Italian fashion designer Giorgio Armani is credited with giving tailored elegance, power, and sex appeal to standbys like men's suits, and turning Hollywood's A-list stars into fashion icons as they parade through countless award ceremonies adorned in his simple yet elegant creations. According to Armani, "Elegance doesn't mean being noticed, it means being remembered." That statement has been parlayed into the designer's makeup collection, where the products are replete with the textures, colors, and flawless application that assure your natural beauty will be memorable rather than masked.
Because Armani has always been passionate about textures, it's no surprise that his makeup (which is the main reason to check out this line) presents an impressive collection that features some of the smoothest, lightest textures you're likely to find. From foundations to powders, eyeshadows, and mascaras—even pencils—the makeup selection includes some truly stellar products. According to the brochure for Armani's makeup, the supreme textures and silky application are the result of Micro-fil technology. This supposedly allows for a precise blending and layering of select ingredients, offering a heightened sense of color that fits like a second skin.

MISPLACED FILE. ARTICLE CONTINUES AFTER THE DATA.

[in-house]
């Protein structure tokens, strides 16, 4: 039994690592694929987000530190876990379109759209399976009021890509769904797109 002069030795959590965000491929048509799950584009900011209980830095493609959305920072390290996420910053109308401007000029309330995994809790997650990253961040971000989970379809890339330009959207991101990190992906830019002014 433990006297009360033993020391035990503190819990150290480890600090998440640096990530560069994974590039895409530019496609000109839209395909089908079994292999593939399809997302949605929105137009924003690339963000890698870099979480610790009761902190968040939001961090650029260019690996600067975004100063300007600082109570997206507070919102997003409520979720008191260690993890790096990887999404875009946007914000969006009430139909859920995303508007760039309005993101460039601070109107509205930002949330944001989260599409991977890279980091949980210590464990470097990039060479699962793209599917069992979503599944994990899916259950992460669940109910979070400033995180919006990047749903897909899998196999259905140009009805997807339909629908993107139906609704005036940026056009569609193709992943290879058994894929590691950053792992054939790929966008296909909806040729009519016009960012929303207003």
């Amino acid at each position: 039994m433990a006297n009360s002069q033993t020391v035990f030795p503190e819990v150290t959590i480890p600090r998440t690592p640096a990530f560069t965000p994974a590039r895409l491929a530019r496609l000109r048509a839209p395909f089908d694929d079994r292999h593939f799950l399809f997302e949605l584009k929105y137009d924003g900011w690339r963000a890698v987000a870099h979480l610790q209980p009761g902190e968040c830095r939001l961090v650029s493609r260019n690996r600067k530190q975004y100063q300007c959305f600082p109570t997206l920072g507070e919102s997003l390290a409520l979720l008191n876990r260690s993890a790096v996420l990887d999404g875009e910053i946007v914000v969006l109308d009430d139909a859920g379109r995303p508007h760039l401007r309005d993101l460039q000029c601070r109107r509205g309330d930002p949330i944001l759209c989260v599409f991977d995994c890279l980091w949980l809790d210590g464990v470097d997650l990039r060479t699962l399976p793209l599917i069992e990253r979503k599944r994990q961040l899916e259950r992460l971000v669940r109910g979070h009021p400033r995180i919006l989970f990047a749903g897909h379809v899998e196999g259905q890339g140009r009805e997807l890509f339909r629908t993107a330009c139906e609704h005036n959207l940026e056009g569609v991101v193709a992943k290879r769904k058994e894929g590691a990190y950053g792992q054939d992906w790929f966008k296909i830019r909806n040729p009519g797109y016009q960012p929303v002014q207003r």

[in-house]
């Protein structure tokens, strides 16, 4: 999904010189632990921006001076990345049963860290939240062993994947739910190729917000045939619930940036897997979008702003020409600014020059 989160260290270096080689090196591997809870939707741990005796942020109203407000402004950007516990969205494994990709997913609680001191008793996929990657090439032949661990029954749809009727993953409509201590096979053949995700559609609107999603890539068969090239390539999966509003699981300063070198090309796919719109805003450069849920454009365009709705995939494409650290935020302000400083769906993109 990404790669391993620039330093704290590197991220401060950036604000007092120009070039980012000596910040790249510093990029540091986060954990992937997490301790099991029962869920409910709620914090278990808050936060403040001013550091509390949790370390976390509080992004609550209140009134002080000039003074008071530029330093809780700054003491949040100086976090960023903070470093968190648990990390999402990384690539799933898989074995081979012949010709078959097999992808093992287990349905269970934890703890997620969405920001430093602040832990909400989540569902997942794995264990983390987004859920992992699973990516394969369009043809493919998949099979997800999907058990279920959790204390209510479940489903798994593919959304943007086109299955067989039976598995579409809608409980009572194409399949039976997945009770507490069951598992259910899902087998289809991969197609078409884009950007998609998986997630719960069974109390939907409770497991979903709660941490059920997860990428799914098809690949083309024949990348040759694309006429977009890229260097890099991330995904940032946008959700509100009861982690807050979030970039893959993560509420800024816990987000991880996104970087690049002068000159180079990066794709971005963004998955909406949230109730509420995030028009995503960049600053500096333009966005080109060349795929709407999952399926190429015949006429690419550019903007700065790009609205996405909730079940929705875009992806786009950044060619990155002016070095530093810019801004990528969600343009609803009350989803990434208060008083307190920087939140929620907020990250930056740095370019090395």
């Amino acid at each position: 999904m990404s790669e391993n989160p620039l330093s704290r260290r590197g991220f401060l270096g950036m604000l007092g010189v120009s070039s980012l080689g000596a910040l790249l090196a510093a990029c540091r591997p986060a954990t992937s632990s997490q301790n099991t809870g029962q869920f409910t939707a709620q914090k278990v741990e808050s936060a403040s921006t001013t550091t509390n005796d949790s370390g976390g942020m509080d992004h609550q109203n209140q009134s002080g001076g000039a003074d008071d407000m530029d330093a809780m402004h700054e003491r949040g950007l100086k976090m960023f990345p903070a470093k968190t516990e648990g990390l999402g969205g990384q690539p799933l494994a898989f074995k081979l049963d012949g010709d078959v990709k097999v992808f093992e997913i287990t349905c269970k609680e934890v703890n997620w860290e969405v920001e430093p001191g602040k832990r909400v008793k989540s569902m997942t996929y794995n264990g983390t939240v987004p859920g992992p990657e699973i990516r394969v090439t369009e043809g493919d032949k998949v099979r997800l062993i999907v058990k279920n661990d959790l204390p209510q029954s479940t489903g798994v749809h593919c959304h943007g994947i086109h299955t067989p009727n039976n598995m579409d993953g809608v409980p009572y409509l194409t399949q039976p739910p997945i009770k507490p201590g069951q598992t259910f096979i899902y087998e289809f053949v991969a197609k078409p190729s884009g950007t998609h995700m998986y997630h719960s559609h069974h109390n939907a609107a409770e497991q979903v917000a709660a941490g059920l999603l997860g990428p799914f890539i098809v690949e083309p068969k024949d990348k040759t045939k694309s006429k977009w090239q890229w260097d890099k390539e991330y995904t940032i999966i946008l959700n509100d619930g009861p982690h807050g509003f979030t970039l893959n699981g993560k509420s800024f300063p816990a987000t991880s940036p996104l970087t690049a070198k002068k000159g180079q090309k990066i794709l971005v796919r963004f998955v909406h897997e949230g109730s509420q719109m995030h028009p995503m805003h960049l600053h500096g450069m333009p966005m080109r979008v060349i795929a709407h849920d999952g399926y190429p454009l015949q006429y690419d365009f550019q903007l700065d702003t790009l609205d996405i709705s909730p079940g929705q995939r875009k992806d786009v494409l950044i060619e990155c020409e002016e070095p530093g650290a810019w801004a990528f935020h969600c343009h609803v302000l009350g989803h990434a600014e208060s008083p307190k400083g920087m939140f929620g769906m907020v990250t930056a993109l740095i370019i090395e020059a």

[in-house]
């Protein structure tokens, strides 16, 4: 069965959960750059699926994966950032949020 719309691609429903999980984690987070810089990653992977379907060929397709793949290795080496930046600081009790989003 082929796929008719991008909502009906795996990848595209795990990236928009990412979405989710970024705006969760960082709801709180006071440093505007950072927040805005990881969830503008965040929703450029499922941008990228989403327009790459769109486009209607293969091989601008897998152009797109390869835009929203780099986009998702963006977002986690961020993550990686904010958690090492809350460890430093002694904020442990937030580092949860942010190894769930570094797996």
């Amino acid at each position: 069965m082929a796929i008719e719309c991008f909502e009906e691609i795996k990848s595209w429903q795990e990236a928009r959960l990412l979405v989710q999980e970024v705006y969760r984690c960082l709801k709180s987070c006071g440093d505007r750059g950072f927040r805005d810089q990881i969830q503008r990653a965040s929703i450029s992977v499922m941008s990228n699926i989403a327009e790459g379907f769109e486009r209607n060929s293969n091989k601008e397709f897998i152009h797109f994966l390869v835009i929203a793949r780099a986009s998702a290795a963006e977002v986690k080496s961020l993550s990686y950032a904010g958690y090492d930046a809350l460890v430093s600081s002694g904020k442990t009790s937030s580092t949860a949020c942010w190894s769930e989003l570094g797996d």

Regardless of how that technology is labeled, almost all of the makeup contains standard silicone polymers along with ordinary ingredients like nylon-12. Of course, many cosmetics companies have their equivalent version of Micro-fil, but Armani seems to have taken it one step further, though not always toward desired results. For example, the eyeshadows, while very smooth and easy to blend, aren't much for intensity, a point the counter personnel made clear.
There are a few other instances where the pricey products aren't all they're made out to be, but this is the world of cosmetics, and although the fantasy is for every product to be perfect, that's hardly ever the reality. Still, there are many compelling reasons to explore this collection. Although not fully distributed across the United States, it has a presence in most major cities and the products may be purchased on Armani's Web site. Makeup is where it's at for Giorgio Armani's cosmetics line. The skin care was a blatant, exceedingly overpriced afterthought and is not worth considering.
For more information about Giorgio Armani, owned by L'Oreal, call (877) ARMANI-3 or visit www.giorgioarmanibeauty-usa.com.